The general case is simple economics: it's suddenly vastly more worthwhile to try. Anything (or combination of things) that changes the risk to reward ratio spurs entrepreneurship. Drastic drops in risk generally mean that there would be few to no people with the requisite skills, since if something wasn't previously possible who would know how? Drastic changes in valuation are more likely to have a few daring individuals with some experience: it was possible before, but not worth it for many.
The other responses already cover some scenarios, which I include to be complete. Where someone else hasn't covered it, I'll provide an example:
On the risk side:
Couldn't get there
Locations previously inaccessible or non-existent. (several responses)
Another possible scenario: Drones. Perhaps cave systems are inaccessible due to the presence of toxic chemicals. A remote device could get in and out. Similarly, monsters which hunt by scent might not attack a drone.
Fall of an advanced civilization: A staple of the genre is the existence of some vastly powerful ancient civilization which falls to some horrible tragedy. The circumstances of the fall leave behind untold riches, etc... So immediately after the fall, those untold riches are suddenly available to those who would hazard the perils which destroyed that once proud empire from within.
Opponents unbeatable w/o new weapons. (covered elsewhere)
Couldn't carry the loot
The item of value was too dangerous to retrieve before. New containment techniques/materials significantly reduce the risk to life and limb. For example: The resource in question must be taken from a live monster. Once a reasonably safe way to trap it is invented, a new industry is born. Similarly, natural threats such as fungal spores or radioactivity, once understood, become possible to counteract.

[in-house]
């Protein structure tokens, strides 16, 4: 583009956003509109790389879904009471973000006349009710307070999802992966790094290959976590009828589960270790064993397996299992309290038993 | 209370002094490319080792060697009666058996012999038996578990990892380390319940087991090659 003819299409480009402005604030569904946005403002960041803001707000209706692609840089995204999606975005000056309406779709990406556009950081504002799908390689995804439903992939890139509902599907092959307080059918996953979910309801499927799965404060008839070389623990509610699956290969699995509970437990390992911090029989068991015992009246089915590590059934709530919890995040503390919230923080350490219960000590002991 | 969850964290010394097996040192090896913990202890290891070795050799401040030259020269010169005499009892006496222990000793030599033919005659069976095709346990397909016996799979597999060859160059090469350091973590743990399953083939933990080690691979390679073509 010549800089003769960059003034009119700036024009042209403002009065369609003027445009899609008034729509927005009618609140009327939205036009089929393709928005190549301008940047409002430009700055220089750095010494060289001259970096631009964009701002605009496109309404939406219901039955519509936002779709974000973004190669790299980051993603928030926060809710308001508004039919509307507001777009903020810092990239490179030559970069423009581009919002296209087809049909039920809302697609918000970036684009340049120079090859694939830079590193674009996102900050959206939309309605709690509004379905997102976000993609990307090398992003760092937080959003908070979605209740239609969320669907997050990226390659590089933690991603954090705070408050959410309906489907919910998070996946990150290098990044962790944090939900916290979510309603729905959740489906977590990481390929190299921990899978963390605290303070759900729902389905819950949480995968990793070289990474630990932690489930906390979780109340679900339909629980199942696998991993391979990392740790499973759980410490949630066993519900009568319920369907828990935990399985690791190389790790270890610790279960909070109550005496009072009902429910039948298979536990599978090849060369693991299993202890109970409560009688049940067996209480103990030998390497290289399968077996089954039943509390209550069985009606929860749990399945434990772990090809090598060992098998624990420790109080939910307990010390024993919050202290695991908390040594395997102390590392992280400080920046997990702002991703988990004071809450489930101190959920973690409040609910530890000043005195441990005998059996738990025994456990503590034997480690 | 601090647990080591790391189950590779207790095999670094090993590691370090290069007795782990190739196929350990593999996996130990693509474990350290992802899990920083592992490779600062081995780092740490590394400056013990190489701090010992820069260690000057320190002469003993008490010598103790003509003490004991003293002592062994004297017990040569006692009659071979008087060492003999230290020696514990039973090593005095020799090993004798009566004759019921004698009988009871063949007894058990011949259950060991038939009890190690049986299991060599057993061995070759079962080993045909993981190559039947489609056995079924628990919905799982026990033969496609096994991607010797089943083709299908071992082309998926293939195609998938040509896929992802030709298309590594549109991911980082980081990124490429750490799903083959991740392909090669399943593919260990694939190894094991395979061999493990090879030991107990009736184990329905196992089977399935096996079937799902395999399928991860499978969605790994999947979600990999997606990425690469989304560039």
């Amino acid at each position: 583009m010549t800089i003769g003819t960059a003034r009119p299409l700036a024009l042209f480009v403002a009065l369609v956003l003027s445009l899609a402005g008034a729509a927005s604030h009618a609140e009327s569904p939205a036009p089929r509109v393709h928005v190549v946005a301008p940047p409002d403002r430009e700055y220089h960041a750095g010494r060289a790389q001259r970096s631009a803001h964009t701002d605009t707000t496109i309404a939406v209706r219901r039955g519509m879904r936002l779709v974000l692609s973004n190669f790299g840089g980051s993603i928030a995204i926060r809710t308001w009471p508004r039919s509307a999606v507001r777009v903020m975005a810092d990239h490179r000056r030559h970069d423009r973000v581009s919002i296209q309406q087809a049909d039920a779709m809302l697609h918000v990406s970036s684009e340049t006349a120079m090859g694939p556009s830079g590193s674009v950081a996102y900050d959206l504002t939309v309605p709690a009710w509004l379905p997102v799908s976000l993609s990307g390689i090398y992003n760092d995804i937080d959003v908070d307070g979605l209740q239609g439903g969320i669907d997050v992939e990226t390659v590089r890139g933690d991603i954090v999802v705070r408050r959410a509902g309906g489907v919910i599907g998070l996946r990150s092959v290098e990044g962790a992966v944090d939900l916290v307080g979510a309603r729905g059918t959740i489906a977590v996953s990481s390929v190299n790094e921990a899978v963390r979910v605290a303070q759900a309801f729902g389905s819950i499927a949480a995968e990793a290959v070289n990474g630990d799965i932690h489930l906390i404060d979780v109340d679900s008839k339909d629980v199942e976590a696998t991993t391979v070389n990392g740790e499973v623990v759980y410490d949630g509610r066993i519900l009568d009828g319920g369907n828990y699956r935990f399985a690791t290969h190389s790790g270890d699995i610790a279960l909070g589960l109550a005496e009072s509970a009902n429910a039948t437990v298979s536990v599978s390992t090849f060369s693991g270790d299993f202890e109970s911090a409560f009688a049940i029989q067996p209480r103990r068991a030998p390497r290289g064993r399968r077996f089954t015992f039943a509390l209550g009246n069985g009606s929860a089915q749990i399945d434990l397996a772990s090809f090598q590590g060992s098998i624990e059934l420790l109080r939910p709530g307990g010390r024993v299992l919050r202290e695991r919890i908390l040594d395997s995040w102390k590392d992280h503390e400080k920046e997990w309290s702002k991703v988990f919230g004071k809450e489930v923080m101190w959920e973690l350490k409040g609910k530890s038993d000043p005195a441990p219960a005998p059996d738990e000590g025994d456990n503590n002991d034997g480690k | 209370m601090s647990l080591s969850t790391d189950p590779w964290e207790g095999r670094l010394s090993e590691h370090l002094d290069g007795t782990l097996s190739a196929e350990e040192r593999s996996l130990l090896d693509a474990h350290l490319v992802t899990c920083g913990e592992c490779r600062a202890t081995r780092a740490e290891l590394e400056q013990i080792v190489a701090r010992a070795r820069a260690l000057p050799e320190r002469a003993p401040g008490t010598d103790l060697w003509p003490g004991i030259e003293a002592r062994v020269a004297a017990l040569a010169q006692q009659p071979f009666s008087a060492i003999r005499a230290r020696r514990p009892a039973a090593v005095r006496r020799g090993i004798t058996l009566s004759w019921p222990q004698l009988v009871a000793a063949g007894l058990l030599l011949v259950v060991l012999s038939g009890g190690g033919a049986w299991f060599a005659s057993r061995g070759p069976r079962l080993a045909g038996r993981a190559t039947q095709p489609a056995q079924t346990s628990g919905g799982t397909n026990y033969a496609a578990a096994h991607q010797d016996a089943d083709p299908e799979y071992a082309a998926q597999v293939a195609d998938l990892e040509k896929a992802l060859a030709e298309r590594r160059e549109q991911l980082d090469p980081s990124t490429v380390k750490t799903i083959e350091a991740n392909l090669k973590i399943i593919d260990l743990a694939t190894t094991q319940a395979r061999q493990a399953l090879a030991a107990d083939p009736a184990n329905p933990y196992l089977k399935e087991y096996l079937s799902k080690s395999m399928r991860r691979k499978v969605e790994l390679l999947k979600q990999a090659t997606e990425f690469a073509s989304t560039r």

New medical technology severely reduces the risk of death. For example: lots of monsters who carry deadly bacteria. Before antibiotics, a small wound became a death sentence.
On the reward side:
Wasn't worth it
Something is now worth going after that wasn't before. The new value could be in social influence rather than capital valuation.(covered)
The tools needed for the job get significantly cheaper. For example: mass production makes quality armor/weaponry widely affordable. So while you could get them before, they cost more than one could reasonably expect to earn over an adventuring career. This would be a great source of experienced veterans. "I remember when only respectable folk could afford a decent suit of armor to hunt wumpus. Now any peasant with more greed than sense is hacking up the undergrowth in scale and greaves. You want to learn the ropes? Fine, you deal with the riff-raff. I'm retired."
People with the required skills become more common. For example: An external threat leads to the training of a large army who ends up not actually having to fight . Now there are lots of combat-ready, armed, young adults just sitting around. This one ties well with the fall of an advanced civilization. For example: The army was raised to defend against the ancient and powerful empire when said threat destroyed itself or succumbed to an (un)natural disaster (rain of fire, "Do not call up what you cannot put down", etc...). Now there's tons of loot lying around if you can survive the radiation/army of the dead/demon horde/and so on...